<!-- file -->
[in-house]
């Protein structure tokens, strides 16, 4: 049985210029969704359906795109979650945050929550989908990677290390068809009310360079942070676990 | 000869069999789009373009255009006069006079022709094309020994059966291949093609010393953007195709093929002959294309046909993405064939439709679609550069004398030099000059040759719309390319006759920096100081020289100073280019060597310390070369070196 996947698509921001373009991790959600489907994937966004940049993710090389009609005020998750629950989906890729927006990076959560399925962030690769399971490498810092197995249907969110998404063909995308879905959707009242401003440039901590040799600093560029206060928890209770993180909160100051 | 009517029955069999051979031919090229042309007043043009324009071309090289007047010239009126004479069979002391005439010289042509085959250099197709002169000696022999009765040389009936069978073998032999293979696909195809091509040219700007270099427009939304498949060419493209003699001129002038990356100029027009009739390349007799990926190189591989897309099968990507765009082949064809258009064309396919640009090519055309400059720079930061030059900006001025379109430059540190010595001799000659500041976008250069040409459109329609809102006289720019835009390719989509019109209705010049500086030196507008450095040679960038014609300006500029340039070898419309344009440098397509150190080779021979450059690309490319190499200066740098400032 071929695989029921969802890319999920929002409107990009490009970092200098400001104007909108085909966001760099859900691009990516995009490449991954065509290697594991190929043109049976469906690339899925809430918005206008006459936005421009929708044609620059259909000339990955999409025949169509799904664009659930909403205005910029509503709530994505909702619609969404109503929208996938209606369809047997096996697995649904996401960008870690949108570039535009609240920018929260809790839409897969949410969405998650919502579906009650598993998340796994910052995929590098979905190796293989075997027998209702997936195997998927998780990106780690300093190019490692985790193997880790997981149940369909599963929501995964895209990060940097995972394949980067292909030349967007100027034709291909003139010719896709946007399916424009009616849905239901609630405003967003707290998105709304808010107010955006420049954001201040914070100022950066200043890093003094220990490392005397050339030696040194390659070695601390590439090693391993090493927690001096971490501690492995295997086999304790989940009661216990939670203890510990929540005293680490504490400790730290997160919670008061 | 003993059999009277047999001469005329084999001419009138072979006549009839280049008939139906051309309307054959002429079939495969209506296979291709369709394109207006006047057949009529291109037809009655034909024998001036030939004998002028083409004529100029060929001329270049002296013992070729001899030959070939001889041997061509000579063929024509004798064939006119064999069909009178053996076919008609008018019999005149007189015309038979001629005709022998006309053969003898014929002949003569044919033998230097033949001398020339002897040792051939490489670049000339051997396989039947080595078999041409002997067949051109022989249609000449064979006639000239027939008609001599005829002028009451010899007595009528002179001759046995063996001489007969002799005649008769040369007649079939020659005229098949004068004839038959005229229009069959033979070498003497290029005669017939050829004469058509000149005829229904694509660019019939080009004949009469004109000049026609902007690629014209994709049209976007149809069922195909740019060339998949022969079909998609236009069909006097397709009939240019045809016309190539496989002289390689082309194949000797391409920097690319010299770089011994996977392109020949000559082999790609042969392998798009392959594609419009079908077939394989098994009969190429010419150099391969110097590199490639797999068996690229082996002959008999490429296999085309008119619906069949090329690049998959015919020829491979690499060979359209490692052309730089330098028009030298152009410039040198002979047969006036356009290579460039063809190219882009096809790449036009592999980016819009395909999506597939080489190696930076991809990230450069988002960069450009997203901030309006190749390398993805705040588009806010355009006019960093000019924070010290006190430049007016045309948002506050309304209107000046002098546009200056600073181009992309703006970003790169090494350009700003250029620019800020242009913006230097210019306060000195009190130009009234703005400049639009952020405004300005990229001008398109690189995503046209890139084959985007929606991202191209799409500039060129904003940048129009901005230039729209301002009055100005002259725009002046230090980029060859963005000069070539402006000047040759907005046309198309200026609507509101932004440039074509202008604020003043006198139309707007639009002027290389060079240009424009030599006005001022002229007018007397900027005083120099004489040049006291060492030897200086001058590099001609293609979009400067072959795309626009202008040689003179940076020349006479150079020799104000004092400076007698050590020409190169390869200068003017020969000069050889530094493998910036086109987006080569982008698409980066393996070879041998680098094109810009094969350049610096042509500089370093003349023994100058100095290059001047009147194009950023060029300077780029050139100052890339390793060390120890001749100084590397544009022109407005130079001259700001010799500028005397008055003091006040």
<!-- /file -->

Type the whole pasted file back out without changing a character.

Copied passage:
[in-house]
């Protein structure tokens, strides 16, 4: 049985210029969704359906795109979650945050929550989908990677290390068809009310360079942070676990 | 000869069999789009373009255009006069006079022709094309020994059966291949093609010393953007195709093929002959294309046909993405064939439709679609550069004398030099000059040759719309390319006759920096100081020289100073280019060597310390070369070196 996947698509921001373009991790959600489907994937966004940049993710090389009609005020998750629950989906890729927006990076959560399925962030690769399971490498810092197995249907969110998404063909995308879905959707009242401003440039901590040799600093560029206060928890209770993180909160100051 | 009517029955069999051979031919090229042309007043043009324009071309090289007047010239009126004479069979002391005439010289042509085959250099197709002169000696022999009765040389009936069978073998032999293979696909195809091509040219700007270099427009939304498949060419493209003699001129002038990356100029027009009739390349007799990926190189591989897309099968990507765009082949064809258009064309396919640009090519055309400059720079930061030059900006001025379109430059540190010595001799000659500041976008250069040409459109329609809102006289720019835009390719989509019109209705010049500086030196507008450095040679960038014609300006500029340039070898419309344009440098397509150190080779021979450059690309490319190499200066740098400032 071929695989029921969802890319999920929002409107990009490009970092200098400001104007909108085909966001760099859900691009990516995009490449991954065509290697594991190929043109049976469906690339899925809430918005206008006459936005421009929708044609620059259909000339990955999409025949169509799904664009659930909403205005910029509503709530994505909702619609969404109503929208996938209606369809047997096996697995649904996401960008870690949108570039535009609240920018929260809790839409897969949410969405998650919502579906009650598993998340796994910052995929590098979905190796293989075997027998209702997936195997998927998780990106780690300093190019490692985790193997880790997981149940369909599963929501995964895209990060940097995972394949980067292909030349967007100027034709291909003139010719896709946007399916424009009616849905239901609630405003967003707290998105709304808010107010955006420049954001201040914070100022950066200043890093003094220990490392005397050339030696040194390659070695601390590439090693391993090493927690001096971490501690492995295997086999304790989940009661216990939670203890510990929540005293680490504490400790730290997160919670008061 | 003993059999009277047999001469005329084999001419009138072979006549009839280049008939139906051309309307054959002429079939495969209506296979291709369709394109207006006047057949009529291109037809009655034909024998001036030939004998002028083409004529100029060929001329270049002296013992070729001899030959070939001889041997061509000579063929024509004798064939006119064999069909009178053996076919008609008018019999005149007189015309038979001629005709022998006309053969003898014929002949003569044919033998230097033949001398020339002897040792051939490489670049000339051997396989039947080595078999041409002997067949051109022989249609000449064979006639000239027939008609001599005829002028009451010899007595009528002179001759046995063996001489007969002799005649008769040369007649079939020659005229098949004068004839038959005229229009069959033979070498003497290029005669017939050829004469058509000149005829229904694509660019019939080009004949009469004109000049026609902007690629014209994709049209976007149809069922195909740019060339998949022969079909998609236009069909006097397709009939240019045809016309190539496989002289390689082309194949000797391409920097690319010299770089011994996977392109020949000559082999790609042969392998798009392959594609419009079908077939394989098994009969190429010419150099391969110097590199490639797999068996690229082996002959008999490429296999085309008119619906069949090329690049998959015919020829491979690499060979359209490692052309730089330098028009030298152009410039040198002979047969006036356009290579460039063809190219882009096809790449036009592999980016819009395909999506597939080489190696930076991809990230450069988002960069450009997203901030309006190749390398993805705040588009806010355009006019960093000019924070010290006190430049007016045309948002506050309304209107000046002098546009200056600073181009992309703006970003790169090494350009700003250029620019800020242009913006230097210019306060000195009190130009009234703005400049639009952020405004300005990229001008398109690189995503046209890139084959985007929606991202191209799409500039060129904003940048129009901005230039729209301002009055100005002259725009002046230090980029060859963005000069070539402006000047040759907005046309198309200026609507509101932004440039074509202008604020003043006198139309707007639009002027290389060079240009424009030599006005001022002229007018007397900027005083120099004489040049006291060492030897200086001058590099001609293609979009400067072959795309626009202008040689003179940076020349006479150079020799104000004092400076007698050590020409190169390869200068003017020969000069050889530094493998910036086109987006080569982008698409980066393996070879041998680098094109810009094969350049610096042509500089370093003349023994100058100095290059001047009147194009950023060029300077780029050139100052890339390793060390120890001749100084590397544009022109407005130079001259700001010799500028005397008055003091006040």